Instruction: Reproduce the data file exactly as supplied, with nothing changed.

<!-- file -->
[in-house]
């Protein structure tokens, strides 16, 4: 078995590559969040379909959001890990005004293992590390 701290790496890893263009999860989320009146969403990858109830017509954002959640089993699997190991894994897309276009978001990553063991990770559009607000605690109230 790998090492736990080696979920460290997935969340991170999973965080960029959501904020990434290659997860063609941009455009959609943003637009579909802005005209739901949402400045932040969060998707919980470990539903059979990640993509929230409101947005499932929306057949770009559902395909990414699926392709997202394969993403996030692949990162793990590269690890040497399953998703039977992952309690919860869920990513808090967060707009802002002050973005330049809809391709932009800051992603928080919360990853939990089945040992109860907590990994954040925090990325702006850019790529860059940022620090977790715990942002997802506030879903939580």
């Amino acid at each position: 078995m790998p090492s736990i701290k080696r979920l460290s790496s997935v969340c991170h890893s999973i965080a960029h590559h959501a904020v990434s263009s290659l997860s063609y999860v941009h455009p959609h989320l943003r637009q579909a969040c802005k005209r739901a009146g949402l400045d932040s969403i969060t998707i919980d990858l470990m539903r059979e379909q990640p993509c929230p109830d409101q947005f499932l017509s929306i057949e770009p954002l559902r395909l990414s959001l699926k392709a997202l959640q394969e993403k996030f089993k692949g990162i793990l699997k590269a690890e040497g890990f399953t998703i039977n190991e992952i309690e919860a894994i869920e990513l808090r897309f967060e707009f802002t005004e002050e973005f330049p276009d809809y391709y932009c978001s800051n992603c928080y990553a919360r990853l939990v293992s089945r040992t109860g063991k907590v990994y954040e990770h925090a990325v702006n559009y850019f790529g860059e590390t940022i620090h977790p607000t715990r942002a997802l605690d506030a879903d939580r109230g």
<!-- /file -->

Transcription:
[in-house]
């Protein structure tokens, strides 16, 4: 078995590559969040379909959001890990005004293992590390 701290790496890893263009999860989320009146969403990858109830017509954002959640089993699997190991894994897309276009978001990553063991990770559009607000605690109230 790998090492736990080696979920460290997935969340991170999973965080960029959501904020990434290659997860063609941009455009959609943003637009579909802005005209739901949402400045932040969060998707919980470990539903059979990640993509929230409101947005499932929306057949770009559902395909990414699926392709997202394969993403996030692949990162793990590269690890040497399953998703039977992952309690919860869920990513808090967060707009802002002050973005330049809809391709932009800051992603928080919360990853939990089945040992109860907590990994954040925090990325702006850019790529860059940022620090977790715990942002997802506030879903939580």
């Amino acid at each position: 078995m790998p090492s736990i701290k080696r979920l460290s790496s997935v969340c991170h890893s999973i965080a960029h590559h959501a904020v990434s263009s290659l997860s063609y999860v941009h455009p959609h989320l943003r637009q579909a969040c802005k005209r739901a009146g949402l400045d932040s969403i969060t998707i919980d990858l470990m539903r059979e379909q990640p993509c929230p109830d409101q947005f499932l017509s929306i057949e770009p954002l559902r395909l990414s959001l699926k392709a997202l959640q394969e993403k996030f089993k692949g990162i793990l699997k590269a690890e040497g890990f399953t998703i039977n190991e992952i309690e919860a894994i869920e990513l808090r897309f967060e707009f802002t005004e002050e973005f330049p276009d809809y391709y932009c978001s800051n992603c928080y990553a919360r990853l939990v293992s089945r040992t109860g063991k907590v990994y954040e990770h925090a990325v702006n559009y850019f790529g860059e590390t940022i620090h977790p607000t715990r942002a997802l605690d506030a879903d939580r109230g």